The riddle-like tale of traveling twin sisters who shot each other simultaneously, leaving police unable to figure out which had died and which survived, has gotten stranger: The women, who were in Colorado for "cultural exchange," were obsessed with Columbine.
29-year-old Candice Hermeler (sometimes identified as Candace) survives her twin Kristin, who died instantly during a mysterious Denver gun range shooting that left police baffled about the circumstances, physics, even the women's identities.
Questioned by the Denver PD in the hospital, the New York Post reports that Candice at first refused to reveal which sister she was. Now she's talking, but not about everything. She admits that the shooting was part of a suicide pact, but refuses to reveal why. The sisters, who are Australian, were in America with cultural exchange visas; when the authorities searched the sisters' luggage, they found clippings and letters about the Columbine High School massacre. (You could put a very dark gloss on the meaning of American "cultural exchange" based on this, but I'll do my best not to extrapolate.) Authorities don't believe the sisters were planning to kill anyone other than themselves.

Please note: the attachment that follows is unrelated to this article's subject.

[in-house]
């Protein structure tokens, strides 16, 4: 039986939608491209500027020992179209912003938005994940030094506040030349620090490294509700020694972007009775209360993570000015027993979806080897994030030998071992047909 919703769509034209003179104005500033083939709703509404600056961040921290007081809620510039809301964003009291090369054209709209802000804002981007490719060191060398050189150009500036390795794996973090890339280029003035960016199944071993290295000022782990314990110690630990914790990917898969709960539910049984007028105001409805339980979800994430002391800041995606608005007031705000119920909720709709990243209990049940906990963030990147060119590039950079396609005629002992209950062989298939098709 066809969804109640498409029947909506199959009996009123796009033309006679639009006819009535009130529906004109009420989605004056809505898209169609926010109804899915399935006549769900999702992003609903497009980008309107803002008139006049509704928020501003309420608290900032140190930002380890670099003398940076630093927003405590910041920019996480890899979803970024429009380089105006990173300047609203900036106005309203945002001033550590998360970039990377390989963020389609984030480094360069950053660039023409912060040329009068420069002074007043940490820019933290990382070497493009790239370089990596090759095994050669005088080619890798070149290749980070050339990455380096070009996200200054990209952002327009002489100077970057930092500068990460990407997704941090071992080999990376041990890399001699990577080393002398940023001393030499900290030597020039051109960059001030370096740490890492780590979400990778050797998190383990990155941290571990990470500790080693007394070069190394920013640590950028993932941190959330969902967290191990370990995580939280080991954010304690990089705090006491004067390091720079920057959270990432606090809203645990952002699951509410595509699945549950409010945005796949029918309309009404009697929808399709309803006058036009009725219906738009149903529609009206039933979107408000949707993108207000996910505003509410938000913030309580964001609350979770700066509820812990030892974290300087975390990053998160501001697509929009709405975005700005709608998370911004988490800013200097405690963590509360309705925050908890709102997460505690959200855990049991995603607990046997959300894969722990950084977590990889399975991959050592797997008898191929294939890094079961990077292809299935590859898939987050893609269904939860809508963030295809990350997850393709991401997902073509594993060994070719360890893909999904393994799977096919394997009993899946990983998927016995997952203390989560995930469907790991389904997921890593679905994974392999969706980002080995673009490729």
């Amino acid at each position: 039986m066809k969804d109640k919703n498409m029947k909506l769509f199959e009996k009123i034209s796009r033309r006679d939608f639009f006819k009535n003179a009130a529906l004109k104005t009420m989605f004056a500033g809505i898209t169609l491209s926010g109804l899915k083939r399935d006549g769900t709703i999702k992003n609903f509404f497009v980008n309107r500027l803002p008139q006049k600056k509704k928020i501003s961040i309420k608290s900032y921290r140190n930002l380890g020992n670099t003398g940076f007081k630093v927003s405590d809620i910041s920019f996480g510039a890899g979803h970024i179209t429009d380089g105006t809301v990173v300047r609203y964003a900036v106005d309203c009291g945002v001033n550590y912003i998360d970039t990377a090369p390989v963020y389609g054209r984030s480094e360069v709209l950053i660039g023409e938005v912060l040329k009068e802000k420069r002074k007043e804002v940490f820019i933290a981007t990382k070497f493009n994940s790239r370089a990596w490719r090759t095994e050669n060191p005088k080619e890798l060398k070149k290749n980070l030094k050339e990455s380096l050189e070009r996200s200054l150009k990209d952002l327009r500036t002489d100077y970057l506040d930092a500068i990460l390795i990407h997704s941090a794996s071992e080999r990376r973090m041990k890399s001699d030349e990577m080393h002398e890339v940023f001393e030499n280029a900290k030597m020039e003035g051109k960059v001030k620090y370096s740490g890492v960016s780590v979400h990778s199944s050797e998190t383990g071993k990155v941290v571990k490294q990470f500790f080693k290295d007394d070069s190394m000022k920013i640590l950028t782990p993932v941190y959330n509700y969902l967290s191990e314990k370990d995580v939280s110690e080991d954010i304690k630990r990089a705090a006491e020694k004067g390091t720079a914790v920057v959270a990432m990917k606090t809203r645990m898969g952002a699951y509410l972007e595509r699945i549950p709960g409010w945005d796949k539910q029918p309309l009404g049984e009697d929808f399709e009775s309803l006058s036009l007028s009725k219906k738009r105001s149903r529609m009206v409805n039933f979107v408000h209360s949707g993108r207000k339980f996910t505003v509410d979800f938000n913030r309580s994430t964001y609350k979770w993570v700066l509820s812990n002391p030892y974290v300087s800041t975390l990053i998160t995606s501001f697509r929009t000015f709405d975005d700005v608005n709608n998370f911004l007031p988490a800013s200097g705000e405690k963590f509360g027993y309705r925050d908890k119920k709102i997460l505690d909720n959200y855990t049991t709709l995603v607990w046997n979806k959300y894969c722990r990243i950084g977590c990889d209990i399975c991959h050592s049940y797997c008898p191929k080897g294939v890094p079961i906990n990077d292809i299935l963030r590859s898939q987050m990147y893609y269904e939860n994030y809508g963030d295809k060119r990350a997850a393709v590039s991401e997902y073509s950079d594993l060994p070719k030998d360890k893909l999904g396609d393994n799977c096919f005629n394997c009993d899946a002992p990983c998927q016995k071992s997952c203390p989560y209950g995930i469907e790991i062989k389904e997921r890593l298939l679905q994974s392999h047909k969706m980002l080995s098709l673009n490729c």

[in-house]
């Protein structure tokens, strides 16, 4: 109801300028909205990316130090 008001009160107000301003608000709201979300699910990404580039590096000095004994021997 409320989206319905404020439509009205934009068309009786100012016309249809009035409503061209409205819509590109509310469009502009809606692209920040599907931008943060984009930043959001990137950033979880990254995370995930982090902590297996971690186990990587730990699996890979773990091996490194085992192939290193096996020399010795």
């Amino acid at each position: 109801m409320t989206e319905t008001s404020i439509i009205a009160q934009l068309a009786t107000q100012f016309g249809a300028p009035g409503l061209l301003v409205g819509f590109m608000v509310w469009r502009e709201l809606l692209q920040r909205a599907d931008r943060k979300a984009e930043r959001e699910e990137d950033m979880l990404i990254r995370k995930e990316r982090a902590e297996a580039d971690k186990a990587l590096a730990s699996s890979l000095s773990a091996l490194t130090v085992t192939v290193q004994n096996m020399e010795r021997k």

According to the Australian press, the sisters had a reputation for being "quiet," "intellectual," and "the best of friends." Their father is a bank executive; both parents migrated from South Africa to Melbourne before their daughters' birth. The girls grew up "privileged," attended private schools, then college, and then traveled the world working as nannies. [NYPost, Daily Telegraph, Sydney Morning Herald, yearbook photo of the Hermelers via News.AU]